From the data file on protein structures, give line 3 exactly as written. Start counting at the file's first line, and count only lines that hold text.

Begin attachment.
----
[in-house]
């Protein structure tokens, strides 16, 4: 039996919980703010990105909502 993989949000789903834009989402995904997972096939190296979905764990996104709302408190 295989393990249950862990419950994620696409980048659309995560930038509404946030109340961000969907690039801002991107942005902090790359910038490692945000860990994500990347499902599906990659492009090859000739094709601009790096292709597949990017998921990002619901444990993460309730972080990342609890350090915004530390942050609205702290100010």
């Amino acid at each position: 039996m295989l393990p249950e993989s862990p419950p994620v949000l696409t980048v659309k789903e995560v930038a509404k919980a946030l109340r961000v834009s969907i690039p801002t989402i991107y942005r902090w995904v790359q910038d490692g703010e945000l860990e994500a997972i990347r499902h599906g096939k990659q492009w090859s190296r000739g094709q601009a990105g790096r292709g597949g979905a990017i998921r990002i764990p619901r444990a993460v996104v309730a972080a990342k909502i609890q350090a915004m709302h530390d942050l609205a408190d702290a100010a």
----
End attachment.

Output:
């Amino acid at each position: 039996m295989l393990p249950e993989s862990p419950p994620v949000l696409t980048v659309k789903e995560v930038a509404k919980a946030l109340r961000v834009s969907i690039p801002t989402i991107y942005r902090w995904v790359q910038d490692g703010e945000l860990e994500a997972i990347r499902h599906g096939k990659q492009w090859s190296r000739g094709q601009a990105g790096r292709g597949g979905a990017i998921r990002i764990p619901r444990a993460v996104v309730a972080a990342k909502i609890q350090a915004m709302h530390d942050l609205a408190d702290a100010a």